Comedy about a young
Italian-Canadian (Luke Kirby) coming out to his parents. They tell the
parents of his hunky cop lover, Nino (Peter Miller), ending their
affair. To prove his heterosexuality Nino marries, and at the wedding,
the priest (Michel Perron) says:
"I have known Nino all his life: I baptised him;
I gave him his first communion; and when he hit puberty and started to
have certain problems caused by his rapidly increasing, um, size, it
was I who advised him to be circumcised."
6. Ethnic humor
came canned and clotted in the sitcom revels of "Mambo Italiano." Cute
Eye-talians pig on pasta, slap each other on the side of
the head, are freaked by gay offspring, then turn PC as if by remote
It came from Canada (or hell) and has a Catholic priest telling a
circumcision joke at a wedding.
Circumcision is just used as an embarassing
personal detail to illustrate the priest's crassness. There is of
course no problem caused by rapidly increasing, um, size that
The infant Superman-to-be
is again shown circumcised.
(Farce, sequel to "Meet the Parents", in which the
name in the title is milked for far more than it was ever worth)
Gaylord Focker (Ben Stiller) and his bride-to-be
uptight inlaws (Robert DeNiro and Blythe Danner) meet Gaylord's
liberated parents (Dustin Hoffman and Barbara Streisand) for the first
time and stay at their house.
Over a very tense first meal Mrs Focker whips out
her scrapbook of
Gaylord's childhood. She comes (0:36) to a picture of a rabbi holding a
starts describing Gaylord's bris.
The Fockers gleefully tell how the heater was broken that winter and
the mohel couldn't get "the turtle to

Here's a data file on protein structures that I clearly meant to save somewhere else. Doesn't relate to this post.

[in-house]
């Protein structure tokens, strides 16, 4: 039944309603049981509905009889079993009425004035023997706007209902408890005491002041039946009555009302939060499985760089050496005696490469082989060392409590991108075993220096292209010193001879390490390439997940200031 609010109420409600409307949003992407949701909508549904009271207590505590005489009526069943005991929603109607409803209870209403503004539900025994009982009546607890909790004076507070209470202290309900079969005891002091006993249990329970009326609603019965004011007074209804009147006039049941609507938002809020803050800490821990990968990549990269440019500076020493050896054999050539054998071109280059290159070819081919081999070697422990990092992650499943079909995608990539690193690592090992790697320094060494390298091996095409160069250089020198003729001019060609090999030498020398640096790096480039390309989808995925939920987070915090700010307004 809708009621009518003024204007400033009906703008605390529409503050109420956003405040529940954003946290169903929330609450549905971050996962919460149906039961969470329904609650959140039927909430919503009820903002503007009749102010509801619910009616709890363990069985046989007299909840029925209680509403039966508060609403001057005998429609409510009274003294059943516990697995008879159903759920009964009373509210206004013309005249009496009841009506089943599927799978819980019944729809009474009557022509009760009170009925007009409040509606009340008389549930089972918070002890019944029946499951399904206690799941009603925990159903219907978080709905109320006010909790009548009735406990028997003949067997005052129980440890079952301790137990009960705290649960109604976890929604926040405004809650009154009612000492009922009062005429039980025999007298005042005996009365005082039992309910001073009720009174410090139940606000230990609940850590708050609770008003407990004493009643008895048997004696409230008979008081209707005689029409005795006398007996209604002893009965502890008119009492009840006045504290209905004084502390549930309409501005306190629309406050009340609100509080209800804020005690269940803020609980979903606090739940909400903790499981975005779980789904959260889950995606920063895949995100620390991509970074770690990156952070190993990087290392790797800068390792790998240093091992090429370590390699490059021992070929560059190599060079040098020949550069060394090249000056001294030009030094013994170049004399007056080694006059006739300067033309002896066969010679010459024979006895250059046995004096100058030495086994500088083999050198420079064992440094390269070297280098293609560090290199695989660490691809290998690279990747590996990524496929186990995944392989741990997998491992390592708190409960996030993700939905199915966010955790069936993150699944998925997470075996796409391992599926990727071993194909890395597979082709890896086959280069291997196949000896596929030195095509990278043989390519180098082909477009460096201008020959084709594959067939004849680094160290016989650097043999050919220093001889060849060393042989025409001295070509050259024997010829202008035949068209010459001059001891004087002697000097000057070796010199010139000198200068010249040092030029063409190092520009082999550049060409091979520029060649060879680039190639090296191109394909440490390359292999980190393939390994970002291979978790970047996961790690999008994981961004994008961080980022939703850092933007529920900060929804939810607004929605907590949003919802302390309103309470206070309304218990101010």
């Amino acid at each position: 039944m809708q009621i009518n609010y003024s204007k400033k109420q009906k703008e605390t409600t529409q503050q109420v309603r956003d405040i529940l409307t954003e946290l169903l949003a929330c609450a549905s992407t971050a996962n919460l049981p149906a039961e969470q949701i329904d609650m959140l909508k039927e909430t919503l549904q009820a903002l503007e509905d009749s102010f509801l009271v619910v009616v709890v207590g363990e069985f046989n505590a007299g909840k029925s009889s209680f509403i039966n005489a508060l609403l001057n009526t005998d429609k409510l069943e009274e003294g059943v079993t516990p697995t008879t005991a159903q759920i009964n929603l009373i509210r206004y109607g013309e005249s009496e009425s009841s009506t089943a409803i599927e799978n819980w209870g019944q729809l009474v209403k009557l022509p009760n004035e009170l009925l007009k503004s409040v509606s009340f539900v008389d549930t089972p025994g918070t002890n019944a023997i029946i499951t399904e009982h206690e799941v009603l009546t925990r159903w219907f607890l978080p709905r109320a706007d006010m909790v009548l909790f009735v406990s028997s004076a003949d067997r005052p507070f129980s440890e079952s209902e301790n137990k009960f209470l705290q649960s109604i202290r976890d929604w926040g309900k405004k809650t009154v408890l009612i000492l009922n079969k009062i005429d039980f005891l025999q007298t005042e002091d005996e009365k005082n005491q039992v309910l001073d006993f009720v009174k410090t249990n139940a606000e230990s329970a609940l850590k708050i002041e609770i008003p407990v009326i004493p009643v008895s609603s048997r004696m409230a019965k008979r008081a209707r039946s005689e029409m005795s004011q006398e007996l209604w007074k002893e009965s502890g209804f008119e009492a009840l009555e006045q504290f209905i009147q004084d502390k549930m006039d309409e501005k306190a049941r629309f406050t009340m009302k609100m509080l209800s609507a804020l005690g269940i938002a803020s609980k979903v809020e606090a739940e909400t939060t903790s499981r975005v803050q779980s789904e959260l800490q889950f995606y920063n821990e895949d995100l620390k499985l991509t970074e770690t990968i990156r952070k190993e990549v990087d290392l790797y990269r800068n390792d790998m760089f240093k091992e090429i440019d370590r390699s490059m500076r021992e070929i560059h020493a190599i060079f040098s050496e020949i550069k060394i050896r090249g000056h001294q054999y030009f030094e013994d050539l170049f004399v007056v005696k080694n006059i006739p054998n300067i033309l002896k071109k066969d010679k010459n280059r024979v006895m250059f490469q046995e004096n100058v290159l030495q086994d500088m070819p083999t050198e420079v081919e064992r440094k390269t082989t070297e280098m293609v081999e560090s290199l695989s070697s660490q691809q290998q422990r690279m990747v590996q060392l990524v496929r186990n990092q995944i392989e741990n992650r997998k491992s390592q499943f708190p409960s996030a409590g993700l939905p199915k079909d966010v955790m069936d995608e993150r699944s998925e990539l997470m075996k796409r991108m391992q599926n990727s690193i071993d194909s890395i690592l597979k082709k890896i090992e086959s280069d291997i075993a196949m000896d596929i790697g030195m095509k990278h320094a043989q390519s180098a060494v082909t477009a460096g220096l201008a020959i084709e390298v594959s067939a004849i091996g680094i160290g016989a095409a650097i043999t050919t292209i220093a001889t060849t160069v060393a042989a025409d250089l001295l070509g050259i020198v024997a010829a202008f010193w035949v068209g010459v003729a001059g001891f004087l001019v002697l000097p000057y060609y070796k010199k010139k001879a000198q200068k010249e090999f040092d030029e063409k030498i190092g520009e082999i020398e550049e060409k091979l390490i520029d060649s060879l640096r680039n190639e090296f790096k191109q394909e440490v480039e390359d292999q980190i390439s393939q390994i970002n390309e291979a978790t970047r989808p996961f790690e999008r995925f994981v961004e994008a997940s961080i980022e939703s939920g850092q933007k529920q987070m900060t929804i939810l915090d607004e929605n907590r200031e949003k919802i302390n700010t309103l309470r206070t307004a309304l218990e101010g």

come out of its shell." As Gaylord protests, they
continue that that is why he ended up with a "semi-circ ... a cross
between an anteater and a..." "...German army helmet."
His mother-in-law to be picks a little ring of
something out of the scrapbook and says "Don't say you kept his
umbilical cord?" Mrs Focker exclaims, "Of course not, that's Greg's
foreskin!" Gaylord tries to wrest the book from them, but accidentally
swats the foreskin: it flies up and falls into the simmering fondue
that the family was eating.
As with Mambo
Italiano, circumcision is presented only as
something embarassing and personal. The issue is talking about it, not
having done it, even badly. A baby's glans is fused to his foreskin and
can not be made to come out without force. Incomplete circumcision can
result in phimosis
(because of the scar tissue) requiring further treatment. Parents do
not get to keep the foreskin after a brit milah - nor would they want
Life imitates art:
- Lauren-Ann Spanopoulos on Facebook, July 27, 2013
A strong-willed woman (Fatoumata Coulibaly) from
an African village battles
against, and takes great pains to prevent, ritual female
"Six girls from a rural village in Burkina Faso
escape from a 'purification' ceremony, the female circumcision ritual
that is still practiced in 34 of the 58 nations in the African Union.
Two head for the city. The other four know of a woman in the village
who, some years earlier, had prevented her own daughter from being cut.
They run to her home, where she is the second of three wives of a man
whose brother is a figure in the town's power structure. To protect
them, she pronounces a moolaadé, an unbreakable spell of sanctuary that
can only be dissolved by her word, and which is marked simply by
stretching some colored strands of yarn across the enclave's doorway.
... this remarkable motion picture [is] beautifully filmed &
amazingly acted, full of agitprop theatrics & yet as tightly
& deeply scripted - I mean this literally - as any
Shakespearean tragedy. [It] won the Un Certain Regard award [for 2004]
at Cannes & was relegated to the Planet Africa series at
genital cutting is not mentioned, though in the Muslim environment of
the film it would be virtually universal.
In the final scene, Charlie Mortdecai (Johnny